Differences Between Type I and Type II Diabetes

I hit my reader yesterday, and it suggested a post I might be interested in. It was from a diabetic guy, talking about his diabetes. The first thing he said was I am Type 1, so I can only really speak for myself. I can’t really speak for Type II diabetes. It’s funny because on my journey, one of my first questions was what’s the difference? I don’t know the full story but here is what I do know:

Diabetes (any type) is high blood sugar. Beyond that, there are several forms of diabetes. Type II is by far the most common, covering 80-90% of cases. Then comes Type I, covering about 10% of cases. There are other forms of diabetes too, but they are rare in comparison to the two biggies. These different types cover not the raised blood sugar itself, but the causes. Once your sugar is raised, you can look forward to the same lovely benefits, whatever type you have.

Type I is where your body attacks itself – it’s an auto-immune thing, resulting in no insulin being produced. Insulin counteracts glucose (sugar). If T1 is detected, it is often detected early, although in some people it can come on as an adult. The tratment is clear – insulin. There is empirical evidence to suggest a familial link, but the causes ultimately are not yet known, although links with lifestyle or weight have been ruled out.

Type II is where you don’t produce enough insulin, or where the insulin you do produce doesn’t work. It usually gets detected when you’re a bit older. In my case, I think of things degrading over time. There are various treatments which do various jobs – reducing sugar directly, or poking various organs to work harder. Ultimately, there is the same treatment as T1, insulin. T2 is often associated with lifestyle, although in my case the familial link is very strong, though the lifestyle link pretty much non-existent.

There is no cure for either T1 or T2, although with T2 things like what we eat and how much we exercise play a part, so some people can go into remission by changing their lifestyle. I didn’t, so this rule does not apply to everybody. I guess one of the reasons that there are more options with T2 than with T1 is research – I suspect that T1’s cause being as yet unknown is largely down to funding.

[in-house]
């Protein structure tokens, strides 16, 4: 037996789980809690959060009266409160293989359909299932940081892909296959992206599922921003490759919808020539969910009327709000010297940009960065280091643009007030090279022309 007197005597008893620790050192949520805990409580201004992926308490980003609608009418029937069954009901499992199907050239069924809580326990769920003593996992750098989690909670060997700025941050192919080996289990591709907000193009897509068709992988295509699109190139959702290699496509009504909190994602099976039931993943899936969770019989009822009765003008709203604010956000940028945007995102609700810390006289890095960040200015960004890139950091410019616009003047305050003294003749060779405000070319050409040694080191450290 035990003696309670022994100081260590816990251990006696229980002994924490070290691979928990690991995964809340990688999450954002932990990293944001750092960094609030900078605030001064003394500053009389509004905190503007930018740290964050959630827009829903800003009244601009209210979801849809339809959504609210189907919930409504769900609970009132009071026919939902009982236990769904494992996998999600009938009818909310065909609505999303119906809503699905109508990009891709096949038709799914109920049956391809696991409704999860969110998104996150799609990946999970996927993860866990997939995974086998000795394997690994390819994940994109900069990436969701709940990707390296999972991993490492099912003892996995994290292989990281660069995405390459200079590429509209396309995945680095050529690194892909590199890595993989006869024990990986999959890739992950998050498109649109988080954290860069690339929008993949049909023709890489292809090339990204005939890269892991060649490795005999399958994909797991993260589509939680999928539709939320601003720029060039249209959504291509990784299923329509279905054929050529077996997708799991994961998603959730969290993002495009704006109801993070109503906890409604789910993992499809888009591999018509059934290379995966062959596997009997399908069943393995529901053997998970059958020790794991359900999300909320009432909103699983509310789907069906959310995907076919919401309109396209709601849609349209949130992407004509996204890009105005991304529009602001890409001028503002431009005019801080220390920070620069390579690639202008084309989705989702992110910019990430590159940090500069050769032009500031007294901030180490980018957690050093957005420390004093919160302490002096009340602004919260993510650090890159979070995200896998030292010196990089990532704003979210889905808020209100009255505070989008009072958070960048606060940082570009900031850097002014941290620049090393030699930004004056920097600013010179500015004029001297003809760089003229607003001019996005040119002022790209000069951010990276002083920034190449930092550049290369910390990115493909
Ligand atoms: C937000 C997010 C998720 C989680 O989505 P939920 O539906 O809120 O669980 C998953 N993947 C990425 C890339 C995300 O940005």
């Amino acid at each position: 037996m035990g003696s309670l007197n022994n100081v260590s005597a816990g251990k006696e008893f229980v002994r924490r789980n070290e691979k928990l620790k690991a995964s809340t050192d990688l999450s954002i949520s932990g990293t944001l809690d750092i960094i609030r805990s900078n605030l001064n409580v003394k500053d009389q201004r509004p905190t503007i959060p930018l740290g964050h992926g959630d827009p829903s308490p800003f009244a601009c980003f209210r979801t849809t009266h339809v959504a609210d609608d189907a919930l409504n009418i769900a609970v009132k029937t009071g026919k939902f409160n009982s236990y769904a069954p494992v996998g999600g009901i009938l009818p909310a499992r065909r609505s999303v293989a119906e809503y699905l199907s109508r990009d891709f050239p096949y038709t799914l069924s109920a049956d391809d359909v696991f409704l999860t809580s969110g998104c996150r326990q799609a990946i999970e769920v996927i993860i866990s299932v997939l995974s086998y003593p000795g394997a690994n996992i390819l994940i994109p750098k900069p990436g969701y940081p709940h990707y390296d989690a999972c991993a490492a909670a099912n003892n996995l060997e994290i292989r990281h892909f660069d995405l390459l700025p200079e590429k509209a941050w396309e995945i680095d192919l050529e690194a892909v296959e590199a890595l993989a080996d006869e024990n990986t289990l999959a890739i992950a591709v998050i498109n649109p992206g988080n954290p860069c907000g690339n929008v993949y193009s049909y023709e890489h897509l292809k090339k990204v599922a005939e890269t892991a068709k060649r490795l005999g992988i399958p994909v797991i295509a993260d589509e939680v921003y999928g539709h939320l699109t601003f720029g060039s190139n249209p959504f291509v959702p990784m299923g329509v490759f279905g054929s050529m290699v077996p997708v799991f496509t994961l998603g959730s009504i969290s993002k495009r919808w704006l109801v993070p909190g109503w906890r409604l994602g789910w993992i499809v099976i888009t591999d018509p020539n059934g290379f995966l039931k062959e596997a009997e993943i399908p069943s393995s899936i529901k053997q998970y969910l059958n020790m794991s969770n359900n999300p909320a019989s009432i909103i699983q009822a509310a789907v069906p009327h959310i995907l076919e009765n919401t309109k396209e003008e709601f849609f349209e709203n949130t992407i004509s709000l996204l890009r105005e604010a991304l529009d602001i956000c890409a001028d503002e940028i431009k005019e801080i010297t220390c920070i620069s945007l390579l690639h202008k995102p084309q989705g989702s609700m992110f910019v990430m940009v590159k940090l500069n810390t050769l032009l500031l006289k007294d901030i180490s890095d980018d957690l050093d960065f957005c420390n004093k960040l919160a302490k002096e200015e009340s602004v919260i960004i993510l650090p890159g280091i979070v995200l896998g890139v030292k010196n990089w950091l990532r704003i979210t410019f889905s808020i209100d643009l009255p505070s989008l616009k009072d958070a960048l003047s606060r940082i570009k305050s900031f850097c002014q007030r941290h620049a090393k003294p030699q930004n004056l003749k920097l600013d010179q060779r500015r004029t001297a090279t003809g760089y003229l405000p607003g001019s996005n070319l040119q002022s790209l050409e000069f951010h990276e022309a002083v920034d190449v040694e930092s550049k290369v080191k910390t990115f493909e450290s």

Either way, your body has an intolerance to carbohydrates. Many T1s will religiously carb-count, for the simple reason that it guides their insulin dose. I don’t carb-count, although possibly I should. My dose instead is guided by the less specific what did I eat (good/bad)?, or how much did I eat (big/small)? If I ate a lot of carbs, say, I take a 10% higher dose, but again this is empirical, not scientific.

Note that I am using the word carb above. Not sugar. Although sugar is a carb, so there is a link. But a bowl of pasta will do as much damage as a packet of candy.

The insulin that I take is pre-mixed. A fast acting insulin plus a slower-acting insulin. I did post about this ages ago here. The pen is marked just in “units”. Exactly what a unit is, I can look up, but the point here is that working out how many millilitres of a particular insulin I am getting requires a couple of calculations, plus the proportions of the two types of insulin are fixed at 3:1, so for every 3 of slower insulin, I am getting 1 of fast insulin. For these reasons, mixes tend not to be prescribed to T1 diabetics. (That one comes from my wife, who is a diabetic nurse.) The guy whose blog I was reading yesterday did, however, take the two types of insulin – they were different brands to what I take, but the same kind of thing – but took them separately, so he could vary the proportions.

As I said at the top of the post, I don’t consider myself an expert here, but this is just knowledge I have picked up along the way. In many ways it is immaterial, because regardless of the cause, we’re faced with the same problems. I chuckle, too, when I hear new stroke survivors talk about whether their stroke was due to a bleed, or due to a clot. Because that’s the language they hear from the staff. Whatever the cause, we’re all still in the same boat. But maybe that’s just me?

Author: Mister Bump UK

Formerly Stroke Survivor UK. Designed/developed IT systems for banks, but had a stroke in 2016, aged 48. Returned to developing from home, plus do some voluntary work. Married, with a grown-up, left-home daughter.

13 thoughts on “Differences Between Type I and Type II Diabetes”